As my Mum always told me throughout my sentence, I urge you to listen, “The prizes in life we fail to win, is because we doubt the strength within”.
In the May of 1999 my life fell apart! I was convicted of the importation of a class A drug and sentenced to four years in prison. I was 19.
I made the most of my time inside, determined that if I would be granted my parole and I kept my head down I would make my time away as productive as possible. So therefore, I worked long hours in the prison kitchen, attended computer courses and I even got addicted to cross stitch! I did anything that would make the time away from my Mum, my Nan and friends more bearable. My hard work paid off and I was granted parole. I then, thankfully, left HMP after serving only two years of a four year sentence.
Life outside was strange. Going out in the dark and even everything generally taken for granted like the feel of a carpet between my toes.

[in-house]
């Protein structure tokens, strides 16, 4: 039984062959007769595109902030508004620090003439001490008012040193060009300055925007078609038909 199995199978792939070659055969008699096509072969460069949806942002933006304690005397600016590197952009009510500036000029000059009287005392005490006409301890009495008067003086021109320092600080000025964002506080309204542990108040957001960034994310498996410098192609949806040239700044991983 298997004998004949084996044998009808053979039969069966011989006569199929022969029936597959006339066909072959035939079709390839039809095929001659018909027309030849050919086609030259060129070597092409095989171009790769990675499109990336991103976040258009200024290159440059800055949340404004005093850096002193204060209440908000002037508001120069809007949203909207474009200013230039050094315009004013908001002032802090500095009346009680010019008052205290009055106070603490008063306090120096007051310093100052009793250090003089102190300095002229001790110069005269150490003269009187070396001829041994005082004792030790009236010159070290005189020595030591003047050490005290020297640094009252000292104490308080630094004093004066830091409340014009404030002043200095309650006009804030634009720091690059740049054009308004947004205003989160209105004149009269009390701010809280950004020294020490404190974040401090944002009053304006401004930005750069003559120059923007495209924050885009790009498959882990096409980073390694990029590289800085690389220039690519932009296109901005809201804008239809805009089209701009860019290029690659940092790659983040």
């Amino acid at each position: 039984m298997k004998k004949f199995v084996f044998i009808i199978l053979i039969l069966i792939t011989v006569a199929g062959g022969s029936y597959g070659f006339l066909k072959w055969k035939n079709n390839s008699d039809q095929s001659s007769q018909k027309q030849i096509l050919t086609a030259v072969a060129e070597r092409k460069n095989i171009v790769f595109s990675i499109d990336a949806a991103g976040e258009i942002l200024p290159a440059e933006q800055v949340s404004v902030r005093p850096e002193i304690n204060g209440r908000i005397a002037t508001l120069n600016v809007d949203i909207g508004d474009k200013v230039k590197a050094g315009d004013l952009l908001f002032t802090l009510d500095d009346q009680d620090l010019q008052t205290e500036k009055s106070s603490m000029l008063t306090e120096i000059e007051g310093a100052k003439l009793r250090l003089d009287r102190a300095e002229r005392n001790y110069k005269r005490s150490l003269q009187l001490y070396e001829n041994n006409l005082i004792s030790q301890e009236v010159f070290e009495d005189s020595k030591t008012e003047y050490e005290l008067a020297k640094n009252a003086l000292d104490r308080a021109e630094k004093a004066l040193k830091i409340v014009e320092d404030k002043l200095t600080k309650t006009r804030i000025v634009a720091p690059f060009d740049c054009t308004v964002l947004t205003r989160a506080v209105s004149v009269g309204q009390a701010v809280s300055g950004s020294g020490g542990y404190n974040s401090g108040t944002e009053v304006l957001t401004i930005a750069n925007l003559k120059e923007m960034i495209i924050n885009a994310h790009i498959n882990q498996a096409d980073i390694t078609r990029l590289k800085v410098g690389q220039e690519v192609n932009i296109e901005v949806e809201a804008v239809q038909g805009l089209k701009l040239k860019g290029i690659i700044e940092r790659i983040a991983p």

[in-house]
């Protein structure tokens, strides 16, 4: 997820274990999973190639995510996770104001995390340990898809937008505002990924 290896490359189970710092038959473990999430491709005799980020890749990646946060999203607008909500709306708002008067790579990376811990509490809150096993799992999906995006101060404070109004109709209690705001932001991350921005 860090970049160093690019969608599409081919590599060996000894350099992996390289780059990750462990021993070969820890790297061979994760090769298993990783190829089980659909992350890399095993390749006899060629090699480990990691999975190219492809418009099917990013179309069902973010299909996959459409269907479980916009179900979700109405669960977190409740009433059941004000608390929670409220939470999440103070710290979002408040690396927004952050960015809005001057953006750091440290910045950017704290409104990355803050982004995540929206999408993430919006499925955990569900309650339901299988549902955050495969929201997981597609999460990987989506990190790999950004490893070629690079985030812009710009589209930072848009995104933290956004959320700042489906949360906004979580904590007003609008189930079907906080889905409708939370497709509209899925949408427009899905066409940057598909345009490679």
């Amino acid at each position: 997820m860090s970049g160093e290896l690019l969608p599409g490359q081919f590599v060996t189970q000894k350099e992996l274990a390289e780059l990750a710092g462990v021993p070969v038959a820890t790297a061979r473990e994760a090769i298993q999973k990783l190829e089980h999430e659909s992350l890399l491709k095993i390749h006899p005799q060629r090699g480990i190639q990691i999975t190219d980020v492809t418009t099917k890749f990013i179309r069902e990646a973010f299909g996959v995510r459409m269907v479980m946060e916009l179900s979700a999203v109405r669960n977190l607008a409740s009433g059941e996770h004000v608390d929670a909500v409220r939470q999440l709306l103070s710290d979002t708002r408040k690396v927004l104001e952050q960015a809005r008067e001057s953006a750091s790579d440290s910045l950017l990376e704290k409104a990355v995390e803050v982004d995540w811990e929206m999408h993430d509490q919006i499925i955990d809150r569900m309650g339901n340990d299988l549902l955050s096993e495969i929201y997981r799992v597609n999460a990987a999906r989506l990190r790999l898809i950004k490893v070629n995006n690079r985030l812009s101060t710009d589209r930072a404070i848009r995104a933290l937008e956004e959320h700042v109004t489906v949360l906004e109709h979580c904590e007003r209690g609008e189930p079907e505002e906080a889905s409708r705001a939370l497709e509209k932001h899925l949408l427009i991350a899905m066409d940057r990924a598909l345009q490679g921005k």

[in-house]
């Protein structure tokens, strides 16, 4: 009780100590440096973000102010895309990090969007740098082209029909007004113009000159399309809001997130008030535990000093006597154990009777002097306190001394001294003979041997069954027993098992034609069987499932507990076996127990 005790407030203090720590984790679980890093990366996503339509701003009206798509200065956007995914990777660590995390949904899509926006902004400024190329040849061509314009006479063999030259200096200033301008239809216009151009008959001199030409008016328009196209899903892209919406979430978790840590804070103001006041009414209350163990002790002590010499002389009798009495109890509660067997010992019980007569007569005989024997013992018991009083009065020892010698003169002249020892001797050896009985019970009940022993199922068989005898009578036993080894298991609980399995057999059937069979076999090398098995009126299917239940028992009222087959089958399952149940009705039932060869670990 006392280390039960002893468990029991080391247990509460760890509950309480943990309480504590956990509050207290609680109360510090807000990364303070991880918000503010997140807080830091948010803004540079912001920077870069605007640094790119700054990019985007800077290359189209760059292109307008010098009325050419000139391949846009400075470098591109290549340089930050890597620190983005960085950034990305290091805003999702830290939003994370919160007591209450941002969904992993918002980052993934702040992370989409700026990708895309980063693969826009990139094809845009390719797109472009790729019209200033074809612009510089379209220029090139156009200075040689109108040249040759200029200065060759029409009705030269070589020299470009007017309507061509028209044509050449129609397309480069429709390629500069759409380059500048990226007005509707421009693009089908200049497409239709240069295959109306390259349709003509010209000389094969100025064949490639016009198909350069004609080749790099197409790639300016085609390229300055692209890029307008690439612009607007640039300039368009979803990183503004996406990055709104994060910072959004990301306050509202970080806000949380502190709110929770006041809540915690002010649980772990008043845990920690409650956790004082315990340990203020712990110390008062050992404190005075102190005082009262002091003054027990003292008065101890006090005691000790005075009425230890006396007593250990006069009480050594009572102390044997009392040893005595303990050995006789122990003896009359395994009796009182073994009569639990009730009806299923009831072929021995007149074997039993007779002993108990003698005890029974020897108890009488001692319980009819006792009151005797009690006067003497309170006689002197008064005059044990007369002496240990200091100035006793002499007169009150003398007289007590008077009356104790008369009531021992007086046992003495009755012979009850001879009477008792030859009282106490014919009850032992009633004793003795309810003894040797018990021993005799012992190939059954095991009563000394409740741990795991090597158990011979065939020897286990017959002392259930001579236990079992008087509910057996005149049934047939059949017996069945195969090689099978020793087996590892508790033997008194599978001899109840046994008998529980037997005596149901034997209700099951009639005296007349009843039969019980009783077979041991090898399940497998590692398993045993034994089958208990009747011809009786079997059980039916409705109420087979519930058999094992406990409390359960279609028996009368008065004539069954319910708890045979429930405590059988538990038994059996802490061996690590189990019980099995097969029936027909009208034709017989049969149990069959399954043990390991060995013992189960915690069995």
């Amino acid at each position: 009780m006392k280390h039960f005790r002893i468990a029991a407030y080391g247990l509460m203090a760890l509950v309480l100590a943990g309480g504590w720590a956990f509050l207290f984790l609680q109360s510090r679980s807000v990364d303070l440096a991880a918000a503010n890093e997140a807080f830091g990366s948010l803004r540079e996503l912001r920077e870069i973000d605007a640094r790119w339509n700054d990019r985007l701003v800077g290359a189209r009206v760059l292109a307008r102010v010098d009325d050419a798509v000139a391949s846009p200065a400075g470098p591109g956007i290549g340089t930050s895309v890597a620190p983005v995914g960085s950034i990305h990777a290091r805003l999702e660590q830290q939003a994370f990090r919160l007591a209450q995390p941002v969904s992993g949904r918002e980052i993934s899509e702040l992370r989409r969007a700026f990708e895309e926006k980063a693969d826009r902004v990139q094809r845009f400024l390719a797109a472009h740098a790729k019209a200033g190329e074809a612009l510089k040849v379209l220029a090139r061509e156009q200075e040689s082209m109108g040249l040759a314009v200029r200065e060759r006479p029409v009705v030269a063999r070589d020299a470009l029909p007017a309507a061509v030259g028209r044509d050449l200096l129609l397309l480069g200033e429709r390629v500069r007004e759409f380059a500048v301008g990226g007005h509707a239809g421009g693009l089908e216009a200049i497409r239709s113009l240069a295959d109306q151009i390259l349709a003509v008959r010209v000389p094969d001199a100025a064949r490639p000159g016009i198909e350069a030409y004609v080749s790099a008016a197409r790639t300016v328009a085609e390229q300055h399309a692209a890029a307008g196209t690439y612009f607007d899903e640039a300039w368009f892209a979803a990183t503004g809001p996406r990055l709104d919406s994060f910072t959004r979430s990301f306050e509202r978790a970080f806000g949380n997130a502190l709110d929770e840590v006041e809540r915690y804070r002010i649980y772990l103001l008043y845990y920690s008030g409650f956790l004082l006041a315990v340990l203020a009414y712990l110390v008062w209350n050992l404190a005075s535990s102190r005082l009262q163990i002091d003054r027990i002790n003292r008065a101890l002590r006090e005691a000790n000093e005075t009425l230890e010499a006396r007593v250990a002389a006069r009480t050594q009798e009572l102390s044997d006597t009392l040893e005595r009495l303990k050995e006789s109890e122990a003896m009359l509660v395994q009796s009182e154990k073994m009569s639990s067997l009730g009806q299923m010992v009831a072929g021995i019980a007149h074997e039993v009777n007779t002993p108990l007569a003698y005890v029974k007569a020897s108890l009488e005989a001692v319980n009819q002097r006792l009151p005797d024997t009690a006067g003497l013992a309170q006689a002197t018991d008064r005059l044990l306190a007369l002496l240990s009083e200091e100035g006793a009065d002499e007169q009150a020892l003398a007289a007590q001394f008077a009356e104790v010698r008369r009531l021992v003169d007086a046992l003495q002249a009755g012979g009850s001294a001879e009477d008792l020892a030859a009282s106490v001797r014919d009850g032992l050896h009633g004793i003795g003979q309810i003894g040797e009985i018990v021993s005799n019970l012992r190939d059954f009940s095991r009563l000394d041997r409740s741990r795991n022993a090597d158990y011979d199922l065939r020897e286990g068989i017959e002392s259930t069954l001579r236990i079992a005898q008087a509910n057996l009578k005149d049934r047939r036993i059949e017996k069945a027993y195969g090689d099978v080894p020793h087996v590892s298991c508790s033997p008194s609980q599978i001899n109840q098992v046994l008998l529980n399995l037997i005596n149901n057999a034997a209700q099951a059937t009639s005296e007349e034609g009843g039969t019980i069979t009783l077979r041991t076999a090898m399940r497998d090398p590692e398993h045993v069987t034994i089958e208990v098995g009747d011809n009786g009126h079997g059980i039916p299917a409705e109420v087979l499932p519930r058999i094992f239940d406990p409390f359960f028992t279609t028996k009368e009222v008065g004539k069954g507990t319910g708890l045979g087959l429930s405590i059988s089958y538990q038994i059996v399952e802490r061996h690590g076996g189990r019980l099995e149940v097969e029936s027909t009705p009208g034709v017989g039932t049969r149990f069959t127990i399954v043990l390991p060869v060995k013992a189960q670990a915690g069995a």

On release the whispers start. ‘ She has been released’…..’ Bet she won’t go anywhere in life’…. Really?!!
I had my first interview two weeks later. The first thing I told my potential employers was that I was released from prison two weeks ago. I had to disclose my conviction as it was not spent and at the time would never become spent. That evening I got the call ….. The job was mine. I was 21.
I am now nearly 35 and for the past 13 years I have worked nonstop. I have never been out of work and now run the UK division for a global company. I go on fantastic holidays. Drive a wonderful car. Eat in lovely places and……………… fill in the gaps! Am I boasting?? Yes maybe I am because people love to see other people fail. Even more so when you have ex-offender printed on your forehead.
So it goes to show that by working hard, having focus, vision and sheer determination then your dreams really can come true.
For me now the old book is well and truly closed because of the information I have learnt from the Unlock website. The new legislation that came into effect in March 2014 means my conviction has now become spent, which I am so thankful for. I know now that I am a different person to the one I was from when I was 19. I have worked hard to make something of my life and no longer have the stigma of an ex-offender on me.
So as I said at the start: ‘My Mum always told me throughout my sentence and I urge you to listen: “The prizes in life we fail to win, Is because we doubt the strength within”’